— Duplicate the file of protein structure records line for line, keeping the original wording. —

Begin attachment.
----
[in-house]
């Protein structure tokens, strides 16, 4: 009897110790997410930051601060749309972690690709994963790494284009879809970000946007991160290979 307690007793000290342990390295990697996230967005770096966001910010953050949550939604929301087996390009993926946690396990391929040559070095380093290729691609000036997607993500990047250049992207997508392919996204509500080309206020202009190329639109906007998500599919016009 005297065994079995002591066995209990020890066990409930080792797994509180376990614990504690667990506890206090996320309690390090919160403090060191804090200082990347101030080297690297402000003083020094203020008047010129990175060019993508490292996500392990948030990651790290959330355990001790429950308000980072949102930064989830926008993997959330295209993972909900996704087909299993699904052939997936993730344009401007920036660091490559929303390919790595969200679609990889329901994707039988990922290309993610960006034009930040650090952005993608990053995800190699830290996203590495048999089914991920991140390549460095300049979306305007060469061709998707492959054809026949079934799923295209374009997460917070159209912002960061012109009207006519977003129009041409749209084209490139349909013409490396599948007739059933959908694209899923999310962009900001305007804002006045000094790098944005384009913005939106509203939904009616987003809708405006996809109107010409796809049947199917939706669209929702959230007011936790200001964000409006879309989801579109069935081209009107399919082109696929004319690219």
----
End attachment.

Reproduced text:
[in-house]
């Protein structure tokens, strides 16, 4: 009897110790997410930051601060749309972690690709994963790494284009879809970000946007991160290979 307690007793000290342990390295990697996230967005770096966001910010953050949550939604929301087996390009993926946690396990391929040559070095380093290729691609000036997607993500990047250049992207997508392919996204509500080309206020202009190329639109906007998500599919016009 005297065994079995002591066995209990020890066990409930080792797994509180376990614990504690667990506890206090996320309690390090919160403090060191804090200082990347101030080297690297402000003083020094203020008047010129990175060019993508490292996500392990948030990651790290959330355990001790429950308000980072949102930064989830926008993997959330295209993972909900996704087909299993699904052939997936993730344009401007920036660091490559929303390919790595969200679609990889329901994707039988990922290309993610960006034009930040650090952005993608990053995800190699830290996203590495048999089914991920991140390549460095300049979306305007060469061709998707492959054809026949079934799923295209374009997460917070159209912002960061012109009207006519977003129009041409749209084209490139349909013409490396599948007739059933959908694209899923999310962009900001305007804002006045000094790098944005384009913005939106509203939904009616987003809708405006996809109107010409796809049947199917939706669209929702959230007011936790200001964000409006879309989801579109069935081209009107399919082109696929004319690219």